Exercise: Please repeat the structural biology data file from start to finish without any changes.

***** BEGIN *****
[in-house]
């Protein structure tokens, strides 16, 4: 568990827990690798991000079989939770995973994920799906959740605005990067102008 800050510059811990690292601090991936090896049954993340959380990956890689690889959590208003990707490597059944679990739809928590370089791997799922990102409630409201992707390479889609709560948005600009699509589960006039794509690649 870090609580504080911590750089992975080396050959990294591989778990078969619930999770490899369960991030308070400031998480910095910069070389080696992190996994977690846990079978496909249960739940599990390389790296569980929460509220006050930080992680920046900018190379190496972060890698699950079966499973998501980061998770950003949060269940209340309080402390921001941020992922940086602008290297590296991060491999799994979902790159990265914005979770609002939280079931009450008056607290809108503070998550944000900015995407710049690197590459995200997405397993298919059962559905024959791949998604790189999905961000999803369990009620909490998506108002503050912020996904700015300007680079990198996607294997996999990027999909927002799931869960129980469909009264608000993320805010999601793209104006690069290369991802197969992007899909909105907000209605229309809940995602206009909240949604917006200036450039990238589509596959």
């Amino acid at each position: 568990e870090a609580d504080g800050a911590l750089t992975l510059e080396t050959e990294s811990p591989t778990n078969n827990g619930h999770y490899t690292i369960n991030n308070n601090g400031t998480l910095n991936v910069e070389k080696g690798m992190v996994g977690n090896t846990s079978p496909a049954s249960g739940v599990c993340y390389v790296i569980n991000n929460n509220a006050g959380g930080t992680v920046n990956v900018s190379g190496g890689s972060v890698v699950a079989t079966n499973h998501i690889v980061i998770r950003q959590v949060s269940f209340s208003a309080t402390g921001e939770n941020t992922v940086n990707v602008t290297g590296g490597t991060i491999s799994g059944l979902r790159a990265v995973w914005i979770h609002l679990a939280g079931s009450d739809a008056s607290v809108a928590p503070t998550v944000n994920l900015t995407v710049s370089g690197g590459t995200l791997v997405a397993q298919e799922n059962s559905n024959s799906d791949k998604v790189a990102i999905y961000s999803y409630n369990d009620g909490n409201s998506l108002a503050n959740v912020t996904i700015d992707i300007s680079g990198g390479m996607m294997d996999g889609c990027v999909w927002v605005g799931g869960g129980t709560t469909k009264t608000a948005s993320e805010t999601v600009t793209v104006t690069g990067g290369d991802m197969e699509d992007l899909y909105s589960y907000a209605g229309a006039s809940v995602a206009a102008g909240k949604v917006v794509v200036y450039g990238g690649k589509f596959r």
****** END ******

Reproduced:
[in-house]
């Protein structure tokens, strides 16, 4: 568990827990690798991000079989939770995973994920799906959740605005990067102008 800050510059811990690292601090991936090896049954993340959380990956890689690889959590208003990707490597059944679990739809928590370089791997799922990102409630409201992707390479889609709560948005600009699509589960006039794509690649 870090609580504080911590750089992975080396050959990294591989778990078969619930999770490899369960991030308070400031998480910095910069070389080696992190996994977690846990079978496909249960739940599990390389790296569980929460509220006050930080992680920046900018190379190496972060890698699950079966499973998501980061998770950003949060269940209340309080402390921001941020992922940086602008290297590296991060491999799994979902790159990265914005979770609002939280079931009450008056607290809108503070998550944000900015995407710049690197590459995200997405397993298919059962559905024959791949998604790189999905961000999803369990009620909490998506108002503050912020996904700015300007680079990198996607294997996999990027999909927002799931869960129980469909009264608000993320805010999601793209104006690069290369991802197969992007899909909105907000209605229309809940995602206009909240949604917006200036450039990238589509596959």
């Amino acid at each position: 568990e870090a609580d504080g800050a911590l750089t992975l510059e080396t050959e990294s811990p591989t778990n078969n827990g619930h999770y490899t690292i369960n991030n308070n601090g400031t998480l910095n991936v910069e070389k080696g690798m992190v996994g977690n090896t846990s079978p496909a049954s249960g739940v599990c993340y390389v790296i569980n991000n929460n509220a006050g959380g930080t992680v920046n990956v900018s190379g190496g890689s972060v890698v699950a079989t079966n499973h998501i690889v980061i998770r950003q959590v949060s269940f209340s208003a309080t402390g921001e939770n941020t992922v940086n990707v602008t290297g590296g490597t991060i491999s799994g059944l979902r790159a990265v995973w914005i979770h609002l679990a939280g079931s009450d739809a008056s607290v809108a928590p503070t998550v944000n994920l900015t995407v710049s370089g690197g590459t995200l791997v997405a397993q298919e799922n059962s559905n024959s799906d791949k998604v790189a990102i999905y961000s999803y409630n369990d009620g909490n409201s998506l108002a503050n959740v912020t996904i700015d992707i300007s680079g990198g390479m996607m294997d996999g889609c990027v999909w927002v605005g799931g869960g129980t709560t469909k009264t608000a948005s993320e805010t999601v600009t793209v104006t690069g990067g290369d991802m197969e699509d992007l899909y909105s589960y907000a209605g229309a006039s809940v995602a206009a102008g909240k949604v917006v794509v200036y450039g990238g690649k589509f596959r």